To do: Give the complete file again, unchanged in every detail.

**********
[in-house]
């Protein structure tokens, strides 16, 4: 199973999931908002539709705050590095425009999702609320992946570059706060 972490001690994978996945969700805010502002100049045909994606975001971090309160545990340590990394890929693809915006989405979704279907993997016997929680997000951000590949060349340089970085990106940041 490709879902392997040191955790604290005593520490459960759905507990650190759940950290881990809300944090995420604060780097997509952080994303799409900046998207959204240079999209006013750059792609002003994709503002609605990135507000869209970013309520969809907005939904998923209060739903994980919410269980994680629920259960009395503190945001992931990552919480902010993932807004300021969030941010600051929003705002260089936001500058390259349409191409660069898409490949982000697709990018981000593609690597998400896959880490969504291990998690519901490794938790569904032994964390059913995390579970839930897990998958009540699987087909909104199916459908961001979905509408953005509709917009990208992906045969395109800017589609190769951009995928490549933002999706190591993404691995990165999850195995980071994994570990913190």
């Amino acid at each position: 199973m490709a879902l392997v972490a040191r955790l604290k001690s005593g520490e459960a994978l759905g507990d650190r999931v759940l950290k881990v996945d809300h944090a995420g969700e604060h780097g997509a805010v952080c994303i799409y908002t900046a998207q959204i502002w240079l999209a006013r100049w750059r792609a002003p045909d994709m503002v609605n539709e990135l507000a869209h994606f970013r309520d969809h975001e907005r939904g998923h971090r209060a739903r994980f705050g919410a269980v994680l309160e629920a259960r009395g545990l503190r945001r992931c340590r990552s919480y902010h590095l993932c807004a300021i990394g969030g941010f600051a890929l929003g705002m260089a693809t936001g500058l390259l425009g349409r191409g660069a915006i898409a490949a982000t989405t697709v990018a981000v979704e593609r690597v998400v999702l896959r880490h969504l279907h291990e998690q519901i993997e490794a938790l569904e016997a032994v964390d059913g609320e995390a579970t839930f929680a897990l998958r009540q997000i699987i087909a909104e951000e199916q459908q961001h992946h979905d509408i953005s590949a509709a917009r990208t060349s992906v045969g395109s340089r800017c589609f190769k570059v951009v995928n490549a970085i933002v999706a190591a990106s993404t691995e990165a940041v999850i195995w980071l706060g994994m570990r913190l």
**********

[in-house]
């Protein structure tokens, strides 16, 4: 199973999931908002539709705050590095425009999702609320992946570059706060 972490001690994978996945969700805010502002100049045909994606975001971090309160545990340590990394890929693809915006989405979704279907993997016997929680997000951000590949060349340089970085990106940041 490709879902392997040191955790604290005593520490459960759905507990650190759940950290881990809300944090995420604060780097997509952080994303799409900046998207959204240079999209006013750059792609002003994709503002609605990135507000869209970013309520969809907005939904998923209060739903994980919410269980994680629920259960009395503190945001992931990552919480902010993932807004300021969030941010600051929003705002260089936001500058390259349409191409660069898409490949982000697709990018981000593609690597998400896959880490969504291990998690519901490794938790569904032994964390059913995390579970839930897990998958009540699987087909909104199916459908961001979905509408953005509709917009990208992906045969395109800017589609190769951009995928490549933002999706190591993404691995990165999850195995980071994994570990913190």
């Amino acid at each position: 199973m490709a879902l392997v972490a040191r955790l604290k001690s005593g520490e459960a994978l759905g507990d650190r999931v759940l950290k881990v996945d809300h944090a995420g969700e604060h780097g997509a805010v952080c994303i799409y908002t900046a998207q959204i502002w240079l999209a006013r100049w750059r792609a002003p045909d994709m503002v609605n539709e990135l507000a869209h994606f970013r309520d969809h975001e907005r939904g998923h971090r209060a739903r994980f705050g919410a269980v994680l309160e629920a259960r009395g545990l503190r945001r992931c340590r990552s919480y902010h590095l993932c807004a300021i990394g969030g941010f600051a890929l929003g705002m260089a693809t936001g500058l390259l425009g349409r191409g660069a915006i898409a490949a982000t989405t697709v990018a981000v979704e593609r690597v998400v999702l896959r880490h969504l279907h291990e998690q519901i993997e490794a938790l569904e016997a032994v964390d059913g609320e995390a579970t839930f929680a897990l998958r009540q997000i699987i087909a909104e951000e199916q459908q961001h992946h979905d509408i953005s590949a509709a917009r990208t060349s992906v045969g395109s340089r800017c589609f190769k570059v951009v995928n490549a970085i933002v999706a190591a990106s993404t691995e990165a940041v999850i195995w980071l706060g994994m570990r913190l």